Recently, I was reminded of a mission trip to Haiti that Ellie and I went on 35 years ago—a year after we married. We went with about 10 others to help missionaries from our home church build a school on a small island off Port-au-Prince. While there, I saw how these vibrant Christians, about 300 Haitians, lived in small homes with dirt floors. They had no running water, no electricity. And yet, when we arrived that first Sunday to church, we attended a two-hour service—under a large tree—that was the most powerful I have experienced in my 40 years of walking with the Lord.
That day, I was exposed to true joy. I saw contentment in the lives of these brothers and sisters as they passionately worshipped a living God. They had contentment, not because of what they owned or what they had accomplished, but because of Who they knew. It wasn’t their circumstances that enabled them to have contentment and peace, it was their unabashed trust in God’s character—His promises.
As I reflect on this experience, I am reminded that contentment comes from having a godly understanding of what God sees as valuable. It’s about having the right perspective. It’s not a white-knuckled, teeth-gritting determination to make ourselves feel content. It can be acknowledging that we aren’t joyful about our circumstances now, but trust that our Father lovingly goes before us—that He is bigger, and He knows the plans He has for us, plans “to prosper you and not to harm you, plans to give you hope and a future” (Jeremiah 29:11, NIV).
Being content is not something we achieve on our own or can do in our strength. It is something we learn to be, with His strength, and continue being.
Spiritual attacks and the world try to convince us to want more, to do and achieve more. The lie can even go so far as saying that in order to prove our love for God—to work for His glory—we need to achieve more, more, more. As ministry leaders, this can lead to our being discontent as we compare our growth, our numbers, our programme successes with that of other ministries, or even other teams.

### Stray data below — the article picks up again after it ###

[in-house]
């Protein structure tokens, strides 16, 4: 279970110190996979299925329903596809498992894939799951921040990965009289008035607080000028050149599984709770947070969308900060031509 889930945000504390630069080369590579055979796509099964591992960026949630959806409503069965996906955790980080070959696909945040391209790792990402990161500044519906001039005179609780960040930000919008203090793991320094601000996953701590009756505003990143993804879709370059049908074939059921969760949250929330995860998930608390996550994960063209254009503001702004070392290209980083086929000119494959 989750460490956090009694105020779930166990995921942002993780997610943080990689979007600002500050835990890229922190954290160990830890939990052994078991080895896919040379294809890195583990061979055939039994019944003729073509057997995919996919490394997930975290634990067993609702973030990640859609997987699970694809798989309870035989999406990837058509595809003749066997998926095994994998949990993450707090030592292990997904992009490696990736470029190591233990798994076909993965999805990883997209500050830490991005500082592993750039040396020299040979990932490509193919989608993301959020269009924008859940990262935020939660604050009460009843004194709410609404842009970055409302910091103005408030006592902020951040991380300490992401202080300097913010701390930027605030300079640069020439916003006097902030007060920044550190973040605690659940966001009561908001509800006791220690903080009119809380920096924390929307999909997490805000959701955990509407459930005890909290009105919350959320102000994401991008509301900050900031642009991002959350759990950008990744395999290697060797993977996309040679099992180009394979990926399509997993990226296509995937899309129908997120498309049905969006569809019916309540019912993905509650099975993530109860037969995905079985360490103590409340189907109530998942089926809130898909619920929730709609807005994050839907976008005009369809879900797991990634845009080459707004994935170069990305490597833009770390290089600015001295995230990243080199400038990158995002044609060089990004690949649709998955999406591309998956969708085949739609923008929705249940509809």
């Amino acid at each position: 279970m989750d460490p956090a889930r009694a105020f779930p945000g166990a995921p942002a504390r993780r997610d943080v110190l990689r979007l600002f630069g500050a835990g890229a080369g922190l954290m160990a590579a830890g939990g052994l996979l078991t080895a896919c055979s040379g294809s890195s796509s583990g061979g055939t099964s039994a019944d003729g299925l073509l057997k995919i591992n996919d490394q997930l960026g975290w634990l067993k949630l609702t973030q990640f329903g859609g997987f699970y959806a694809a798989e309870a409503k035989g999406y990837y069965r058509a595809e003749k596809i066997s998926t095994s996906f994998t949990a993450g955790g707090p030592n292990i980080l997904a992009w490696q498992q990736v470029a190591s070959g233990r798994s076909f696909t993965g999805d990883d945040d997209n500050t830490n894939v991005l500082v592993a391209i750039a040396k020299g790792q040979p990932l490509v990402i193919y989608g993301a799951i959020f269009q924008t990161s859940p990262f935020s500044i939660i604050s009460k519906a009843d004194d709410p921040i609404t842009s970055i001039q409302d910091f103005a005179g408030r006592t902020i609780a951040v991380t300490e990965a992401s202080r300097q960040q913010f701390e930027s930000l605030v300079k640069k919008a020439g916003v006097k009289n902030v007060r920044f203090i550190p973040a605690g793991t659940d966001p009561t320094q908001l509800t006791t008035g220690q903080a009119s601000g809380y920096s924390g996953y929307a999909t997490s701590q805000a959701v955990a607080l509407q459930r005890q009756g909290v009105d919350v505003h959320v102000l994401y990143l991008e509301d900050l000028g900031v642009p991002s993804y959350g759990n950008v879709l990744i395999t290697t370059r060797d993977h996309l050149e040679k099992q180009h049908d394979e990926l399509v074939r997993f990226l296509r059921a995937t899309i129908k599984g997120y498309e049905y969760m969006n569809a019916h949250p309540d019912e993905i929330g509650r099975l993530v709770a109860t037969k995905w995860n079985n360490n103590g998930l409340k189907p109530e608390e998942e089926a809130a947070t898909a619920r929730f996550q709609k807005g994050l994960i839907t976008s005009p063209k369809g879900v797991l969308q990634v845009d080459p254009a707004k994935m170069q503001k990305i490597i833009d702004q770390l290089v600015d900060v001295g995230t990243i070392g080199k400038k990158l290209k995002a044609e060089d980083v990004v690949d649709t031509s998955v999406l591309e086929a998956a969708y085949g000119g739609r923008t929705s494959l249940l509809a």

Sometimes, our circumstances are downright awful. Painful. So, when we face trying or grievous circumstances, instead of trying to force contentment, it’s in these moments we most need to cling to Christ’s promises. It is our confidence in His promises, no matter what circumstance we face, that brings a trust-filled contentment to our hearts.
Remember the many prisoners and their families we have seen, or heard testimonies, who have not only come to be thankful for their time in prison, but to be content because God used their circumstances to bring them to Him.
As the year comes to an end, and we prepare for 2018, I want you to know how thankful I am for each of you—your passion for those we serve, your hard work to meet organizational goals, the encouragement you are to your team and fellow workers, and the accountability you provide.
My prayer is that when discontentment, or fears, or struggles cause us to become uncertain, doubtful, and discontent, that we return to His promises. He has always been true to His Word—and that’s where we can always place our confidence and contentment, no matter what.
Article originally published in Prison Fellowship International’s PFI Roundtable.